River View Cemetery Restoration Project

Urban Conservationist Mary Logalbo shows your step by step instructions on removing invasive ivy from your land.


Crews clearing invasive ivy at River View Cemetery

West Multnomah Soil & Water Conservation District began working with River View Cemetery in 2012 to restore over 14 acres of forested land covered with highly invasive weeds such as English ivy and “Traveler’s Joy” (an invasive species of Clematis). The restoration agreement between River View and West Multnomah Soil & Water Conservation District (WMSWCD) continued work accomplished by Portland Parks and Recreation (PPR), Portland Bureau of Environmental Services (BES), and Metro on 146 acres of adjoining forest purchased by Metro in 2011.

The entire cemetery property originally totaled over 300 acres. When a group of public and private entities including Metro, the City of Portland and Trust for Public Land purchased 146 acres in 2011, the city worked to control a number of invasive plants including English ivy, holly, and laurel. The remaining 170 acres consists of nearly 70 acres of forest that borders streams in deep ravines cutting through the cemetery grounds. Some work had been accomplished along one stream corridor to control English ivy and other noxious weeds but most of it had not been managed for years. WMSWCD funded 50% of the project ($8,200) with the remainder provided by River View Cemetery. The project called for invasive weed control followed by plantings of native grasses, shrubs and trees.

Native species, such as oceanspray, and sword fern return after invasive weed removal.

When the project began, WMSWCD Forest Conservationist Michael Ahr and District interns inventoried all of the natural area forests owned by River View Cemetery and prioritized areas for future work. Once the original 14 acres were restored, Michael and River View Executive Director David Noble got to work on the next project areas. Michael had highlighted some areas that were in need of attention and David chose to tackle the work in 2 highly visible areas: 1) a 3.3 acre patch of streamside forest just upstream from the Stephens Creek Confluence Project where BES has restored the mouth of the creek as it enters the Willamette River. 2) a 9 acre section of forest in the heart of the cemetery along a Stephens Creek tributary, which was completed two years later, in 2016, with the removal of more than 12 acres of invasive weeds and the installation of 17,000 native plants. This work (related to units 4 and 6 on the map) was completed with the help of an $8,547 OWEB Small Grant as well as funds from WMSWCD and River View Cemetery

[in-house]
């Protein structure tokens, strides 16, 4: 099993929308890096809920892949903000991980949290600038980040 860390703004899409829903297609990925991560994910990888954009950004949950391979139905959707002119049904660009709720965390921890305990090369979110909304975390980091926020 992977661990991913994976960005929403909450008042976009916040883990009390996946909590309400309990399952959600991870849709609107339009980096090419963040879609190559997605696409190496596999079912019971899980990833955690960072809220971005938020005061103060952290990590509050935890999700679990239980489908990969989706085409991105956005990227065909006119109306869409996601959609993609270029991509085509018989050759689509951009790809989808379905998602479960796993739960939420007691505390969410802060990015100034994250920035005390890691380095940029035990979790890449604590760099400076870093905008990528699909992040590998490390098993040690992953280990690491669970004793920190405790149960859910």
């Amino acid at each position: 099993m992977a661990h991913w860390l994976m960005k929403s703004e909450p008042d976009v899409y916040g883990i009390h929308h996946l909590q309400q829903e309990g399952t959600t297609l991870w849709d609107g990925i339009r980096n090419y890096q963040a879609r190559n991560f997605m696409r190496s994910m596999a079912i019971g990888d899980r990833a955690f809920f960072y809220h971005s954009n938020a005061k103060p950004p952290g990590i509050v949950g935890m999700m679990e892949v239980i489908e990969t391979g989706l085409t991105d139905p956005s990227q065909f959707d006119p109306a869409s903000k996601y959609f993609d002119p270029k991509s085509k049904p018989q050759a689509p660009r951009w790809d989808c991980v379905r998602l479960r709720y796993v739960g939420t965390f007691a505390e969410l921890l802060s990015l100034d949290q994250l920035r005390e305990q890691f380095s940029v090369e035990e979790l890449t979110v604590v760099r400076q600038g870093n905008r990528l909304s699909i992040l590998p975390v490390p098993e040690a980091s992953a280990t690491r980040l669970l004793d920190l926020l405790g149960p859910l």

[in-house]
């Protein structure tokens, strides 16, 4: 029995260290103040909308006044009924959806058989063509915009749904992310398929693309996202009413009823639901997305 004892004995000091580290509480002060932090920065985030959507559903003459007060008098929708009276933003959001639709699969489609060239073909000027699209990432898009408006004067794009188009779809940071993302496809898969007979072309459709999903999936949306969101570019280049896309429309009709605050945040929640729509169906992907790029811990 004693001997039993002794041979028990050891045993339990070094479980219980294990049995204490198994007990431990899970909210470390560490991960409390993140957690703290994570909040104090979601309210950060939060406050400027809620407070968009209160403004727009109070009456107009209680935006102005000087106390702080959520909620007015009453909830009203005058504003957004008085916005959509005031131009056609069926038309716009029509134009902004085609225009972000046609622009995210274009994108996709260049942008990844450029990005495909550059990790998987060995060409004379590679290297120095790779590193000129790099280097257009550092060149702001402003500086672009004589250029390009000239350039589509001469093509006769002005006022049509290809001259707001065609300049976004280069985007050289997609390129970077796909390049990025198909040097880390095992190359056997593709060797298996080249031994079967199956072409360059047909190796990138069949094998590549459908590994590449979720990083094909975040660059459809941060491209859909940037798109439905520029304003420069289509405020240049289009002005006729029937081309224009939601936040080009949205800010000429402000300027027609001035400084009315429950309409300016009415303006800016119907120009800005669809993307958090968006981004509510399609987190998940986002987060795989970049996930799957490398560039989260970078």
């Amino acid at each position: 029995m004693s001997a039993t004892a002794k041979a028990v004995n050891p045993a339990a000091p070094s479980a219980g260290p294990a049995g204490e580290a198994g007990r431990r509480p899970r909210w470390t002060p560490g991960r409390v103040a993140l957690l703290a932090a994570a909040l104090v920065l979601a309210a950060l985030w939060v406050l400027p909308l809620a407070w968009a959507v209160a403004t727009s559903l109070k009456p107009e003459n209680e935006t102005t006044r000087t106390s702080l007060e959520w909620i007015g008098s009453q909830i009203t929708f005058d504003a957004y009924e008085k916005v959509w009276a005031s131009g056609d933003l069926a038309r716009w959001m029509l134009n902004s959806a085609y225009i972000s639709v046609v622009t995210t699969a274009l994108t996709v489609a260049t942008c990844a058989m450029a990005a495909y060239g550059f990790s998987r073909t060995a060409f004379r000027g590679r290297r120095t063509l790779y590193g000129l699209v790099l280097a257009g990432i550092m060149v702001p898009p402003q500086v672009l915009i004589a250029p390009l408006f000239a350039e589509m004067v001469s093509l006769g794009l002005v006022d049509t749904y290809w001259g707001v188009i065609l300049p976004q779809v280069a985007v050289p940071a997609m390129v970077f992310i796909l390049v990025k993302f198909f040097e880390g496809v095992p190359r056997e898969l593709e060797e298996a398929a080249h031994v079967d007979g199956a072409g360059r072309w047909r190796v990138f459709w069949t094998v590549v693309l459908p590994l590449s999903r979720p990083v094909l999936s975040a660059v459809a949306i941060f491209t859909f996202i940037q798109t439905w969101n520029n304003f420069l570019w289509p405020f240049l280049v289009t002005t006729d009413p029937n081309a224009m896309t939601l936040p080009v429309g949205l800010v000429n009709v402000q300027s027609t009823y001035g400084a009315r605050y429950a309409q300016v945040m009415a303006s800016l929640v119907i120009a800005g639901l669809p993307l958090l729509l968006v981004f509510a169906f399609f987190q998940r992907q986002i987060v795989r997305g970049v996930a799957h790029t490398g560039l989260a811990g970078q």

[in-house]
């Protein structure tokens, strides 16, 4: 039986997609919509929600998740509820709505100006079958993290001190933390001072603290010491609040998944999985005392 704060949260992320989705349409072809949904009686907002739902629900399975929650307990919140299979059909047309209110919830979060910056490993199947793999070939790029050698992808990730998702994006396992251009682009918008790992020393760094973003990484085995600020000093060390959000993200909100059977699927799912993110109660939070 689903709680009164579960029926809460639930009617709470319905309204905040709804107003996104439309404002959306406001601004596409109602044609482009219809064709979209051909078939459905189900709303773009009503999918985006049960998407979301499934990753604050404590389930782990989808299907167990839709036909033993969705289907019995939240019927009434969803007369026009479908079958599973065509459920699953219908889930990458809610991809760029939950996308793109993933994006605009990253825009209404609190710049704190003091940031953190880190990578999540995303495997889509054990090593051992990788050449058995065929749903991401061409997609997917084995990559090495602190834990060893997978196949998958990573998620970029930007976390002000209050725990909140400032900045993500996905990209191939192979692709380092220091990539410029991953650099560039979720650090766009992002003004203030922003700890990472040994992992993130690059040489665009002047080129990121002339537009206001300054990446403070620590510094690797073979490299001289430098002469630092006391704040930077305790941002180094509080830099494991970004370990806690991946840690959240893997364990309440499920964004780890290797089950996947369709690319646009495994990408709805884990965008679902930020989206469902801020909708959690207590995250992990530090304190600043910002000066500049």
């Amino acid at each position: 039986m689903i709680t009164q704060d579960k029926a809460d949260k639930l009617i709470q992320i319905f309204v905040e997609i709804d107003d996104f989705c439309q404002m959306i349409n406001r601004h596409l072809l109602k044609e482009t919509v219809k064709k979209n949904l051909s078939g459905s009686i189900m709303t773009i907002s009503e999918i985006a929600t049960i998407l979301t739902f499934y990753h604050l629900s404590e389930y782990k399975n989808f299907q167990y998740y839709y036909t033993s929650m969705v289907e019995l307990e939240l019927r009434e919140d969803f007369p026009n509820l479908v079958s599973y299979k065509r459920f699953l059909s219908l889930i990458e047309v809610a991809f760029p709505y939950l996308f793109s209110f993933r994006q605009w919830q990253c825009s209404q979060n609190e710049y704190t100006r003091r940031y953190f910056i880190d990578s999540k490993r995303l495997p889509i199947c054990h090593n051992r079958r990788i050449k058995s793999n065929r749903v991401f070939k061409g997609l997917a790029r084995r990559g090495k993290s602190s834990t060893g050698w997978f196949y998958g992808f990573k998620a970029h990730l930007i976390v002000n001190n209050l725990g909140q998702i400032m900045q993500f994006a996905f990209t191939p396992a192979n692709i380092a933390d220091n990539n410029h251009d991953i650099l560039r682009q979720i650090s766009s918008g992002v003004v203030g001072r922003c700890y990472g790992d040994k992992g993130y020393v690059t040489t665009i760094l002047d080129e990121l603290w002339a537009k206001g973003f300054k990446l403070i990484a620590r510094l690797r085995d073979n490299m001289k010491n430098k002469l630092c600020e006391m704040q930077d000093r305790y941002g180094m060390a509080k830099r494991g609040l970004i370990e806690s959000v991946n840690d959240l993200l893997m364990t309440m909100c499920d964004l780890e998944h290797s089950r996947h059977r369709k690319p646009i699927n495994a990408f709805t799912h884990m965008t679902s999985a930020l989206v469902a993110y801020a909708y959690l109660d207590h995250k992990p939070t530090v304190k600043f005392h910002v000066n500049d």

Forest Conservationist Michael Ahr says, “We were very pleased to be able to assist River View on this important Portland natural area. By controlling invasive weeds on the land, we help promote the growth of native fish, plant species, and wildlife throughout the watershed.”

Cemetery Director David Noble says, “The cemetery hopes to establish a dedicated natural burial area so it makes sense for us to do what we can to restore and improve the area. Clients today are increasingly interested in using their burial plans to do something good for the planet. We were pleased to work with WMSWCD on a plan that allows us to create opportunities for stewardship of this special natural area in the heart of our city.”